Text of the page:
Along Route 4 west of White River Junction, Bridget Baker spins pots from clay and beauty from pain
Come fall, drivers heading west of White River Junction on Route 4 may see a lean, smiling woman spinning clay into pottery beside the busy road. When they stop, they will find not just finely turned plates, cups and bowls but the story of a woman working to turn struggle into beauty.
“A lot of people are hardened off in the world. I don’t want to harden off,” says Bridget Baker, a 39-year-old potter who plans to open her studio to to the public once her daughter, Emma, starts kindergarten. “I want to make this a healing center."
As a child, Baker had more than her share of strife. She didn’t know her biological father, watched as her mother struggled through the depths of grief, and grew up mostly in the care of her aunt. While a student at Hartford High, she found inspiration in the art classes of veteran teacher Anderson Thorp.
Moving into college, she studied pottery and found her creative home. Along the way, she added driftwood sculpture to her repertoire.
“The earth is a direct connection to God,” she tells me. “I”m most at peace when I touch wood and I touch clay.”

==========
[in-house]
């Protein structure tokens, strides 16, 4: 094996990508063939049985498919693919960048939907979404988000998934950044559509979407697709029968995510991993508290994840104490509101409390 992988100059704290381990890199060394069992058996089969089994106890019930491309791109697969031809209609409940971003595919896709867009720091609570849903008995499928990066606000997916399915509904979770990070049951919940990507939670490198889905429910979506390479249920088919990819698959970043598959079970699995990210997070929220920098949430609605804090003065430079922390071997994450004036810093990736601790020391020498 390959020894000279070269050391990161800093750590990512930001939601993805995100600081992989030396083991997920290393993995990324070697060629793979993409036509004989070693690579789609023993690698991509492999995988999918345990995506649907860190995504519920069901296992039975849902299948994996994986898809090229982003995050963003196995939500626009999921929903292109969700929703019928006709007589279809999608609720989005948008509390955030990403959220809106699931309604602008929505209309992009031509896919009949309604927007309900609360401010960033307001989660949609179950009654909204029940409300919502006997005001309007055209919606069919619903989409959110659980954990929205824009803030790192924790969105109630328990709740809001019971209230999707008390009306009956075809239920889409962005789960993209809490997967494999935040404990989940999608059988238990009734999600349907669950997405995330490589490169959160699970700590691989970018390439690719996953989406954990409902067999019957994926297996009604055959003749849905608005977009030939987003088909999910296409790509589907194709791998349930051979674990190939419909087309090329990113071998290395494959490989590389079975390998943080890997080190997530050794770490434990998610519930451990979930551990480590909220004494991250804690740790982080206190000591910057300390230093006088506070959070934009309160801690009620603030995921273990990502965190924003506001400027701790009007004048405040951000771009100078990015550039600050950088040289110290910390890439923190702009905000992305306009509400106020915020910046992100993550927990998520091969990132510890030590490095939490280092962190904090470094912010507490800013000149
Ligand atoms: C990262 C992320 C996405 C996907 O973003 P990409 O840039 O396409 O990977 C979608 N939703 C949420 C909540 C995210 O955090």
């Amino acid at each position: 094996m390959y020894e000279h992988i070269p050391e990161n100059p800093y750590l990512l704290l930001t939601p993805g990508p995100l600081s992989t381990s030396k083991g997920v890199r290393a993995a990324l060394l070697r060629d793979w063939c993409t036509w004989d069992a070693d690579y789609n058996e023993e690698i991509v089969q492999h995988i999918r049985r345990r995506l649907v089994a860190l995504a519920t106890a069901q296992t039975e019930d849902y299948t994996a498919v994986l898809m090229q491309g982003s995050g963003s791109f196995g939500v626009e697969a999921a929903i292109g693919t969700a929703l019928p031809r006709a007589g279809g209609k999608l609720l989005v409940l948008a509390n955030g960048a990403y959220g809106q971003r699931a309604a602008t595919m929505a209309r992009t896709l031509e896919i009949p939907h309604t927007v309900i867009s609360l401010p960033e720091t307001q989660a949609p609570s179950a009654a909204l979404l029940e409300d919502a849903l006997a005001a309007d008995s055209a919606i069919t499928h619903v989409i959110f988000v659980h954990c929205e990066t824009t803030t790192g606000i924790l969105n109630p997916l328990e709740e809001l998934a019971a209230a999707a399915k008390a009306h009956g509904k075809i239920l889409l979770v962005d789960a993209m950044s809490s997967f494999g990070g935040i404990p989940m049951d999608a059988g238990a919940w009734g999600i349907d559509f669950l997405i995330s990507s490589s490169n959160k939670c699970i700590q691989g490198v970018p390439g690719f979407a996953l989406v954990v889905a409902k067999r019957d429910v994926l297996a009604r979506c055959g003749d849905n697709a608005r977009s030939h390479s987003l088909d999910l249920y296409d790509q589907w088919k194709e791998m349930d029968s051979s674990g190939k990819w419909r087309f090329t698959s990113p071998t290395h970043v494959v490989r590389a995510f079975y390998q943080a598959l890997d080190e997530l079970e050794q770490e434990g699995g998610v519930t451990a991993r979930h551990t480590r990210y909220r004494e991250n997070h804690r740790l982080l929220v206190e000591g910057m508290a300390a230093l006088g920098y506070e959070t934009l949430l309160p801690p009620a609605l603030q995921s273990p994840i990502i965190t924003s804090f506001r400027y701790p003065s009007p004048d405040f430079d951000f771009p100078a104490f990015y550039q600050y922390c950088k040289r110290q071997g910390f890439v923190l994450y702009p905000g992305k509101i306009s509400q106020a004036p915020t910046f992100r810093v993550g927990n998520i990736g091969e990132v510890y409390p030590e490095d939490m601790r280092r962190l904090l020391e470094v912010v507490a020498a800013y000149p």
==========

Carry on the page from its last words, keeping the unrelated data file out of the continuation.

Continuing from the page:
While some artists prefer to work in solitude, and might not like being on a busy thoroughfare like Route 4. Baker welcomes the interaction — and not just for the opportunity it presents to sell her work.
“We live in a fishbowl,” she says, gesturing to the home and studio she shares with her daughter and husband at 1931 Woodstock Road. “It’s going to be exciting to open this up again.”
She opened Baker Pottery in 2010 but has kept a low profile in recent years while raising Emma, a 5-year-old who prances in bare feet around their large backyard while her mom and I visit.
“You only get five years at home when she’s this age,” Baker says. “I didn’t want to do the day care thing. The days are long but the years are short."
Baker has played a variety of roles, from selling diamonds at Amidon Jewelers to providing respite care to foster families.
As she returns to a more public profile as an artist, she expects that she will find opportunities not only to sell her work but also to share some of the joy others have helped her to find.
“If I see a 14-year-old in the foster care system, I know how to get through to her,” she says. “All that suffering is your gift.”